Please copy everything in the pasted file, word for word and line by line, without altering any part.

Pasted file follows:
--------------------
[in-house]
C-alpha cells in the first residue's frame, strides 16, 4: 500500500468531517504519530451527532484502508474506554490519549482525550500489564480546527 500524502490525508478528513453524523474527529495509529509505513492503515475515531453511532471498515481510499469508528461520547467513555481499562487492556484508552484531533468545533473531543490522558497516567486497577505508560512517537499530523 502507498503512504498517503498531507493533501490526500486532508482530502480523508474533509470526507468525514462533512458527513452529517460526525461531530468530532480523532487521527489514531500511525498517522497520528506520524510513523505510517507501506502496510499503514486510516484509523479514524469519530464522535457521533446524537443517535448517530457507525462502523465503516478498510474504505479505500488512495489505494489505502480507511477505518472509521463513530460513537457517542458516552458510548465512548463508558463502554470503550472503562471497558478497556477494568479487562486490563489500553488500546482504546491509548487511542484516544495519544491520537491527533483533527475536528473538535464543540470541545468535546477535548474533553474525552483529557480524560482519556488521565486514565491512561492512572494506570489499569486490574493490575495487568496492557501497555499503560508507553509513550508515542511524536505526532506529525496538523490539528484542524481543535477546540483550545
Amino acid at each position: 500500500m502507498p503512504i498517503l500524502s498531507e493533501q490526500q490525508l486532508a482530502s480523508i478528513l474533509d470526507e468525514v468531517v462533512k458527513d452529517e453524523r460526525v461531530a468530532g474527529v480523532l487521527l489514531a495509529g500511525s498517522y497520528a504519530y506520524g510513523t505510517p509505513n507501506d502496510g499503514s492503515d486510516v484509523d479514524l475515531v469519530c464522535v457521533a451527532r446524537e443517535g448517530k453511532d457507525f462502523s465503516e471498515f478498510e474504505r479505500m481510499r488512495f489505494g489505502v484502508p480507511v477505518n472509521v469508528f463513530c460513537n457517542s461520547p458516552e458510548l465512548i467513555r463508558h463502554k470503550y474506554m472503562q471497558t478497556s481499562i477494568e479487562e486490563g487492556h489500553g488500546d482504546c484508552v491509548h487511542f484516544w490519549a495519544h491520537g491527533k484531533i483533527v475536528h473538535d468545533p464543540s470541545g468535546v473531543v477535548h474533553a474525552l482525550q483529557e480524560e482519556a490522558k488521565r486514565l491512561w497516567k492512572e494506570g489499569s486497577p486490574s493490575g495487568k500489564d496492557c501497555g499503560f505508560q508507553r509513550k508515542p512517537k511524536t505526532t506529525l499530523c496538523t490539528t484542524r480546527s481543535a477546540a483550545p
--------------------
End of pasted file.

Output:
[in-house]
C-alpha cells in the first residue's frame, strides 16, 4: 500500500468531517504519530451527532484502508474506554490519549482525550500489564480546527 500524502490525508478528513453524523474527529495509529509505513492503515475515531453511532471498515481510499469508528461520547467513555481499562487492556484508552484531533468545533473531543490522558497516567486497577505508560512517537499530523 502507498503512504498517503498531507493533501490526500486532508482530502480523508474533509470526507468525514462533512458527513452529517460526525461531530468530532480523532487521527489514531500511525498517522497520528506520524510513523505510517507501506502496510499503514486510516484509523479514524469519530464522535457521533446524537443517535448517530457507525462502523465503516478498510474504505479505500488512495489505494489505502480507511477505518472509521463513530460513537457517542458516552458510548465512548463508558463502554470503550472503562471497558478497556477494568479487562486490563489500553488500546482504546491509548487511542484516544495519544491520537491527533483533527475536528473538535464543540470541545468535546477535548474533553474525552483529557480524560482519556488521565486514565491512561492512572494506570489499569486490574493490575495487568496492557501497555499503560508507553509513550508515542511524536505526532506529525496538523490539528484542524481543535477546540483550545
Amino acid at each position: 500500500m502507498p503512504i498517503l500524502s498531507e493533501q490526500q490525508l486532508a482530502s480523508i478528513l474533509d470526507e468525514v468531517v462533512k458527513d452529517e453524523r460526525v461531530a468530532g474527529v480523532l487521527l489514531a495509529g500511525s498517522y497520528a504519530y506520524g510513523t505510517p509505513n507501506d502496510g499503514s492503515d486510516v484509523d479514524l475515531v469519530c464522535v457521533a451527532r446524537e443517535g448517530k453511532d457507525f462502523s465503516e471498515f478498510e474504505r479505500m481510499r488512495f489505494g489505502v484502508p480507511v477505518n472509521v469508528f463513530c460513537n457517542s461520547p458516552e458510548l465512548i467513555r463508558h463502554k470503550y474506554m472503562q471497558t478497556s481499562i477494568e479487562e486490563g487492556h489500553g488500546d482504546c484508552v491509548h487511542f484516544w490519549a495519544h491520537g491527533k484531533i483533527v475536528h473538535d468545533p464543540s470541545g468535546v473531543v477535548h474533553a474525552l482525550q483529557e480524560e482519556a490522558k488521565r486514565l491512561w497516567k492512572e494506570g489499569s486497577p486490574s493490575g495487568k500489564d496492557c501497555g499503560f505508560q508507553r509513550k508515542p512517537k511524536t505526532t506529525l499530523c496538523t490539528t484542524r480546527s481543535a477546540a483550545p